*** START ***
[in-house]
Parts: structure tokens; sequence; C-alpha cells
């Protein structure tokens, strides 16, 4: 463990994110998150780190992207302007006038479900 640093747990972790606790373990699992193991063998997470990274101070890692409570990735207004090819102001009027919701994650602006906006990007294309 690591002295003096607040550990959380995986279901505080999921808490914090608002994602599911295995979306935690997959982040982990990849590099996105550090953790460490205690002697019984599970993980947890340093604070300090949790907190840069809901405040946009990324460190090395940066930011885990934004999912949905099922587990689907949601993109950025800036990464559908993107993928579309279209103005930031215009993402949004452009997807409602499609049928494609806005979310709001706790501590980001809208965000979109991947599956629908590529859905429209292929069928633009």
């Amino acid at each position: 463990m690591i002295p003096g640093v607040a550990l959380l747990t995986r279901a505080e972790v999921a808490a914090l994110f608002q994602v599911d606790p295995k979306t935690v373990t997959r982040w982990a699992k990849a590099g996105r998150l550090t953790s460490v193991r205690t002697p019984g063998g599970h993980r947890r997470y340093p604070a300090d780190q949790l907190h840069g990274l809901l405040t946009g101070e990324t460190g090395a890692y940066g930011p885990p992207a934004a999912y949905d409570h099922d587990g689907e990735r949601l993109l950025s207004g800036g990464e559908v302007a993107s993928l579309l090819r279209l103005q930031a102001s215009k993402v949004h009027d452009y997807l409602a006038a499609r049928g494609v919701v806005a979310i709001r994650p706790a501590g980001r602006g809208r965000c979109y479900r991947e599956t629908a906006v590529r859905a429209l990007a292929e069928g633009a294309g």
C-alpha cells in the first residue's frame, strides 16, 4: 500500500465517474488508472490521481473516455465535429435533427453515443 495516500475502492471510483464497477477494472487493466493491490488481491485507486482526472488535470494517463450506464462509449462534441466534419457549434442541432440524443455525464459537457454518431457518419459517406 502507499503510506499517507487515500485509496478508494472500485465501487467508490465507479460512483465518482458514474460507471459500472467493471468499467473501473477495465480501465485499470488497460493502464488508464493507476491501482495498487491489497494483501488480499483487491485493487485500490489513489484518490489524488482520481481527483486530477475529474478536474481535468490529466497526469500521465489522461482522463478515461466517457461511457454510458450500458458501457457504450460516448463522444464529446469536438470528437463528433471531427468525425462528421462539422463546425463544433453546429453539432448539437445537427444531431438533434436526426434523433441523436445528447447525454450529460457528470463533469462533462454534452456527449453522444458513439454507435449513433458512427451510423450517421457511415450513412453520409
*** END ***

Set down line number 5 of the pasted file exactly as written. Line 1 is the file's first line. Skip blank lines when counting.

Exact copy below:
C-alpha cells in the first residue's frame, strides 16, 4: 500500500465517474488508472490521481473516455465535429435533427453515443 495516500475502492471510483464497477477494472487493466493491490488481491485507486482526472488535470494517463450506464462509449462534441466534419457549434442541432440524443455525464459537457454518431457518419459517406 502507499503510506499517507487515500485509496478508494472500485465501487467508490465507479460512483465518482458514474460507471459500472467493471468499467473501473477495465480501465485499470488497460493502464488508464493507476491501482495498487491489497494483501488480499483487491485493487485500490489513489484518490489524488482520481481527483486530477475529474478536474481535468490529466497526469500521465489522461482522463478515461466517457461511457454510458450500458458501457457504450460516448463522444464529446469536438470528437463528433471531427468525425462528421462539422463546425463544433453546429453539432448539437445537427444531431438533434436526426434523433441523436445528447447525454450529460457528470463533469462533462454534452456527449453522444458513439454507435449513433458512427451510423450517421457511415450513412453520409